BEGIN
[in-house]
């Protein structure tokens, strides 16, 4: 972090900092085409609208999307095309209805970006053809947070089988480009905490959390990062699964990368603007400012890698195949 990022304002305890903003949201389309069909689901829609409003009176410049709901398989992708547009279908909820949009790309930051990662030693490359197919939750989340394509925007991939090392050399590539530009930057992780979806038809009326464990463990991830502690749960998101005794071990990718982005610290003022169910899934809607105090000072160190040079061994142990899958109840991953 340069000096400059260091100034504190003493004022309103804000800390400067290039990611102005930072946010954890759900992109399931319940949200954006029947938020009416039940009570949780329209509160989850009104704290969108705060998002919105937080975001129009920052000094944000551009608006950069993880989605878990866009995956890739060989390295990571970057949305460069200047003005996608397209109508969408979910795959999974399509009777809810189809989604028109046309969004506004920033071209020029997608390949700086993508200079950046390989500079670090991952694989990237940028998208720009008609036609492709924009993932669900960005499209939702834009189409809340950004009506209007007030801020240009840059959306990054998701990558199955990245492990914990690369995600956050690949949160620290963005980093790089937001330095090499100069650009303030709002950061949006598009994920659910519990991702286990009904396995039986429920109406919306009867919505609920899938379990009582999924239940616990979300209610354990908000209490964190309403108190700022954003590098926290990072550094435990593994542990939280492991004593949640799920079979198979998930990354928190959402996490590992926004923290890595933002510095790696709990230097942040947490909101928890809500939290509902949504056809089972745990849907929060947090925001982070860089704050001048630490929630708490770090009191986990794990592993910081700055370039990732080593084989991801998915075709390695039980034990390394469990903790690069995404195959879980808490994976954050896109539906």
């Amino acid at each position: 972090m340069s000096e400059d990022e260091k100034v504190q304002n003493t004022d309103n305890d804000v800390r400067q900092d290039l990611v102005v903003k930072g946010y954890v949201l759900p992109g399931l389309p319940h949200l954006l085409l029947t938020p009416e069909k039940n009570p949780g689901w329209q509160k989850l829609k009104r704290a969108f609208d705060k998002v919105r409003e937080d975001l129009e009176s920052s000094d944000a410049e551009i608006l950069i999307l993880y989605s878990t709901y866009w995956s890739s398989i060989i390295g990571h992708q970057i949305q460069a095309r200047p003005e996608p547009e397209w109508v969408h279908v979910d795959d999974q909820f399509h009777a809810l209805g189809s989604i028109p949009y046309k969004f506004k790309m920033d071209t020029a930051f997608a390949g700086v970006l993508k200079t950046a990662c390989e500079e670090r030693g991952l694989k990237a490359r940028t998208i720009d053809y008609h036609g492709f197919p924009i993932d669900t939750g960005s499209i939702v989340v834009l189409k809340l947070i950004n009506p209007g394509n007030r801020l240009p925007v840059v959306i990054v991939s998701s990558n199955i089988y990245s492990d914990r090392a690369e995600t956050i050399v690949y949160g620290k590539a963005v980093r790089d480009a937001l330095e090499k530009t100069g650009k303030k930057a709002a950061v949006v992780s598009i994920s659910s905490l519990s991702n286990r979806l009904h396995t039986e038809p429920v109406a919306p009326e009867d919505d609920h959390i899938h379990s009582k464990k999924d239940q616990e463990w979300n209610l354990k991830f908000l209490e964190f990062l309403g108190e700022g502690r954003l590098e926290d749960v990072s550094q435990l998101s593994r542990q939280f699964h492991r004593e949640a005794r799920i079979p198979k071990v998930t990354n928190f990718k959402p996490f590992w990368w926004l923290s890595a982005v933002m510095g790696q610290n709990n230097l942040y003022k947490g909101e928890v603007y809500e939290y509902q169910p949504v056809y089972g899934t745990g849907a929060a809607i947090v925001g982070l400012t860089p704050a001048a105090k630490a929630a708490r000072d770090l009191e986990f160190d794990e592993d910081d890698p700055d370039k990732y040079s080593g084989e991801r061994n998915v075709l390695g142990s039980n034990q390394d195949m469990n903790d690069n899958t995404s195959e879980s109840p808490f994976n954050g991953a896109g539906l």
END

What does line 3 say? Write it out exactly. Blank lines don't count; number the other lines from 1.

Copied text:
């Amino acid at each position: 972090m340069s000096e400059d990022e260091k100034v504190q304002n003493t004022d309103n305890d804000v800390r400067q900092d290039l990611v102005v903003k930072g946010y954890v949201l759900p992109g399931l389309p319940h949200l954006l085409l029947t938020p009416e069909k039940n009570p949780g689901w329209q509160k989850l829609k009104r704290a969108f609208d705060k998002v919105r409003e937080d975001l129009e009176s920052s000094d944000a410049e551009i608006l950069i999307l993880y989605s878990t709901y866009w995956s890739s398989i060989i390295g990571h992708q970057i949305q460069a095309r200047p003005e996608p547009e397209w109508v969408h279908v979910d795959d999974q909820f399509h009777a809810l209805g189809s989604i028109p949009y046309k969004f506004k790309m920033d071209t020029a930051f997608a390949g700086v970006l993508k200079t950046a990662c390989e500079e670090r030693g991952l694989k990237a490359r940028t998208i720009d053809y008609h036609g492709f197919p924009i993932d669900t939750g960005s499209i939702v989340v834009l189409k809340l947070i950004n009506p209007g394509n007030r801020l240009p925007v840059v959306i990054v991939s998701s990558n199955i089988y990245s492990d914990r090392a690369e995600t956050i050399v690949y949160g620290k590539a963005v980093r790089d480009a937001l330095e090499k530009t100069g650009k303030k930057a709002a950061v949006v992780s598009i994920s659910s905490l519990s991702n286990r979806l009904h396995t039986e038809p429920v109406a919306p009326e009867d919505d609920h959390i899938h379990s009582k464990k999924d239940q616990e463990w979300n209610l354990k991830f908000l209490e964190f990062l309403g108190e700022g502690r954003l590098e926290d749960v990072s550094q435990l998101s593994r542990q939280f699964h492991r004593e949640a005794r799920i079979p198979k071990v998930t990354n928190f990718k959402p996490f590992w990368w926004l923290s890595a982005v933002m510095g790696q610290n709990n230097l942040y003022k947490g909101e928890v603007y809500e939290y509902q169910p949504v056809y089972g899934t745990g849907a929060a809607i947090v925001g982070l400012t860089p704050a001048a105090k630490a929630a708490r000072d770090l009191e986990f160190d794990e592993d910081d890698p700055d370039k990732y040079s080593g084989e991801r061994n998915v075709l390695g142990s039980n034990q390394d195949m469990n903790d690069n899958t995404s195959e879980s109840p808490f994976n954050g991953a896109g539906l």